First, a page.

Coastal communities consider installing license plate recognition software

Police say system can help prevent and solve crime

OCEAN RIDGE, Fla. - Ocean Ridge Police Chief Chris Yannuzzi wants to keep his town safe.

"A lot of people feel, once they cross the bridge over the Intracoastal, or come up and down A1A, they're in a sanctuary of their own," he said. "It's a lot safer over here and a lot quieter."

He's spearheading a push to install cameras up and down State Road A1A on the barrier islands from Ocean Ridge to Highland Beach.

The automated license plate recognition system reads license plates and compares the digits to databases of wanted criminals or stolen cars; alerting dispatchers of any matches.

Manalapan already uses the system.

"We're just trying to use it as an investigative tool and/or to thwart something from happening in the first place," Chief Yannuzzi said.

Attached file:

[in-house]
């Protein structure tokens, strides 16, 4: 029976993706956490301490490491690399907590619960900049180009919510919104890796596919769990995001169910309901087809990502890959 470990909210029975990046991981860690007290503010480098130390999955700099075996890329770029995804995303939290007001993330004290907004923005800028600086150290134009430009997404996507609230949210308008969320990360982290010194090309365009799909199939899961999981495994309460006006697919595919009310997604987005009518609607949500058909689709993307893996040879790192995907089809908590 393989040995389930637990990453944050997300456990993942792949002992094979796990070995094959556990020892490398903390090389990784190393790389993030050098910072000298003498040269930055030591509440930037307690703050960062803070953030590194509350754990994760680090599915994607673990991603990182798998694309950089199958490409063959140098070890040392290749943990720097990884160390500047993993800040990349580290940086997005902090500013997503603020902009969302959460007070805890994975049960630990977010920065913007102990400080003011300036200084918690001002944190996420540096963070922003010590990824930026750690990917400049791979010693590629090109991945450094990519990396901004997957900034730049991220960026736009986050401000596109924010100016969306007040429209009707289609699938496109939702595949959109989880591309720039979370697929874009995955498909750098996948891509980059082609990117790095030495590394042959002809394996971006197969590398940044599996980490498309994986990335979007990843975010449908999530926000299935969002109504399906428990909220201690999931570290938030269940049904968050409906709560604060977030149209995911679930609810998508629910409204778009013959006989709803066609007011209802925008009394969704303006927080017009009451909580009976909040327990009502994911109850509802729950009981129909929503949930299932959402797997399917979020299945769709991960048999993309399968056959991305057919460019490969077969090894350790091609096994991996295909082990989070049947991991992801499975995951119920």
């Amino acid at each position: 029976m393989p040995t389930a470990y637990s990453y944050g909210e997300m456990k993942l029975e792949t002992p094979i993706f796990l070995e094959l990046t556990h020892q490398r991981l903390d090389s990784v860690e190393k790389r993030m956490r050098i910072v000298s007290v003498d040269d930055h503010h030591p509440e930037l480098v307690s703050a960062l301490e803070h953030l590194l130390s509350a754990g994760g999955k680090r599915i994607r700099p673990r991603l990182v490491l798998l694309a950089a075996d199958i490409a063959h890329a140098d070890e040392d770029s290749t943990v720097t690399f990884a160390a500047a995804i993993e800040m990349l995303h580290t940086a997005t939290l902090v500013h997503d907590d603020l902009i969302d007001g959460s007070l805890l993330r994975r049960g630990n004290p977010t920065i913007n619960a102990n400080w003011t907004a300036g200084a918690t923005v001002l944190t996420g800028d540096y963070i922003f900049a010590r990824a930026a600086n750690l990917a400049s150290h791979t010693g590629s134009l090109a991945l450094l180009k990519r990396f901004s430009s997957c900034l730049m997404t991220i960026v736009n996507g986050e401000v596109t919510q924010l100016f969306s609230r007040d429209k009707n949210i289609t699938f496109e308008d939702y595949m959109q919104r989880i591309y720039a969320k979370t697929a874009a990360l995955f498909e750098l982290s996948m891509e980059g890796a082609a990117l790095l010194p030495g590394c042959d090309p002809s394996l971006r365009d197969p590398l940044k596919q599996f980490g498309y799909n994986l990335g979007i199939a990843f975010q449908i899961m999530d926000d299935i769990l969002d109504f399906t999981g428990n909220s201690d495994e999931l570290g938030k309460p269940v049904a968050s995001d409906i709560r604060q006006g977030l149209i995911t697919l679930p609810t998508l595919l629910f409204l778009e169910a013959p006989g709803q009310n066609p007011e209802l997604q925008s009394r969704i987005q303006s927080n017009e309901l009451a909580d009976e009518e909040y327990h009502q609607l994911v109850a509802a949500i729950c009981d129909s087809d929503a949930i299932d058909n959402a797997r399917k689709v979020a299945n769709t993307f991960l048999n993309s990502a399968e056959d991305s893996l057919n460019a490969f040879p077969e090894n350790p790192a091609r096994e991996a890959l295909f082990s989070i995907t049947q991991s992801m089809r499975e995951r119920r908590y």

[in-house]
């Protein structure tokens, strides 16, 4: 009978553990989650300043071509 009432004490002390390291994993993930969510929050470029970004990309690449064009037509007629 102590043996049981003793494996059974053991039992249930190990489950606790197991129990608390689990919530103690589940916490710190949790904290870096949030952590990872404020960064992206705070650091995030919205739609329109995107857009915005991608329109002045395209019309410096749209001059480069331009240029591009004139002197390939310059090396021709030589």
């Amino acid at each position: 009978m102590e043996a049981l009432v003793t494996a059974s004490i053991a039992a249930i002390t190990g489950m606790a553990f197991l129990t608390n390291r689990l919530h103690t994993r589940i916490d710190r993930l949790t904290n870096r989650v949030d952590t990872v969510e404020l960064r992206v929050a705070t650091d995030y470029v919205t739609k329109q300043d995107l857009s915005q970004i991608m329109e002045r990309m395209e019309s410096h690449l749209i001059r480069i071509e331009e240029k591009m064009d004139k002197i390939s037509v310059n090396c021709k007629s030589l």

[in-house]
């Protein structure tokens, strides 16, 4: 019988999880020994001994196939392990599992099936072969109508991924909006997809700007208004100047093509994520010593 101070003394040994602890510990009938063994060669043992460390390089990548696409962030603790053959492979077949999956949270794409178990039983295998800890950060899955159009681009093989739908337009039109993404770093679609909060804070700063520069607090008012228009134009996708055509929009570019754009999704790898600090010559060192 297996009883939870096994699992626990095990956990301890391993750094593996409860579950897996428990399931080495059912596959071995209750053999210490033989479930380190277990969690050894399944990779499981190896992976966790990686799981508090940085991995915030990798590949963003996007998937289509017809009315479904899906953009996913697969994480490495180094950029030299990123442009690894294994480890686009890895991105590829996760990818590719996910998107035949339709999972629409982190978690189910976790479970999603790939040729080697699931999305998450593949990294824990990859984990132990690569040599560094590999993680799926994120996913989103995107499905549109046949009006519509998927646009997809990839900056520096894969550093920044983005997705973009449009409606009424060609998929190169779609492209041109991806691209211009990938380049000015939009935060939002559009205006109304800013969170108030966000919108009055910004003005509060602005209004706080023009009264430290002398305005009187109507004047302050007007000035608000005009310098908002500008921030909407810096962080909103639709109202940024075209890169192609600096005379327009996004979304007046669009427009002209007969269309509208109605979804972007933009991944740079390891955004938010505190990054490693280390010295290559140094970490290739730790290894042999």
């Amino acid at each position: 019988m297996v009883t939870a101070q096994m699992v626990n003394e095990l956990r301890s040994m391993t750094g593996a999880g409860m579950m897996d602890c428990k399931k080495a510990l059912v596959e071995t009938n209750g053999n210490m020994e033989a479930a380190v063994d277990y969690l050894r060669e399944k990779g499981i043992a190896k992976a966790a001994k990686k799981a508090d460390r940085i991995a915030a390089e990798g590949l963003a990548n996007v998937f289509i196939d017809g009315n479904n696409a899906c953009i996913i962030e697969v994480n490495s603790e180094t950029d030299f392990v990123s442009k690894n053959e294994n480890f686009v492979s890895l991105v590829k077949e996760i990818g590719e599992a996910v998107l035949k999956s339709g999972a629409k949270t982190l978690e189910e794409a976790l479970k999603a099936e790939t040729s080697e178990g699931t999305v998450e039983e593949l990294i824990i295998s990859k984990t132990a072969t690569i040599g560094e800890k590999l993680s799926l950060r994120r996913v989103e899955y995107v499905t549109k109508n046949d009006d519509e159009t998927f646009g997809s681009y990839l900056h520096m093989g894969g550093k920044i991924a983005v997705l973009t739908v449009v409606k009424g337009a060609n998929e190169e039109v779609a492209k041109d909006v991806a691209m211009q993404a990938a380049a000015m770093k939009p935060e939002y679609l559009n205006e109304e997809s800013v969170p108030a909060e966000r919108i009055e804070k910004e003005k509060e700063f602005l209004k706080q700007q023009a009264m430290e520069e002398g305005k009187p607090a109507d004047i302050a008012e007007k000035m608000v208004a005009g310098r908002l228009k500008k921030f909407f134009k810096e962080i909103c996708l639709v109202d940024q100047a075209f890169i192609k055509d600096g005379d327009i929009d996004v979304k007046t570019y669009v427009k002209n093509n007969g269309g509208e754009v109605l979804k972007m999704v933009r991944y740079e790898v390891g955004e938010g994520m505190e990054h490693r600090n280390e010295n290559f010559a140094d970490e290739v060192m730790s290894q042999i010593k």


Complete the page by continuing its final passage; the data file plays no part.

Single mother Kristine de Haseth supports the plan. She said if you're not doing anything wrong, you've got nothing to worry about.

"It's only hitting up against databases for criminals or criminal activity," she told us. "It's not telling you if you're kid's coming home late."

She sees it as another item to put on the crime-fighting tool belt, but other people say recording everyone's license plate is just another overreach of Big Brother.

Next, Yannuzzi and a committee of community members and law enforcement leaders will ask their respective municipal governments to invest in the system. He says it costs about $20,000 to install a set up with two cameras.

"Unfortunately, you have criminals who come over and try to help themselves to the items others have worked hard to obtain," he said. 

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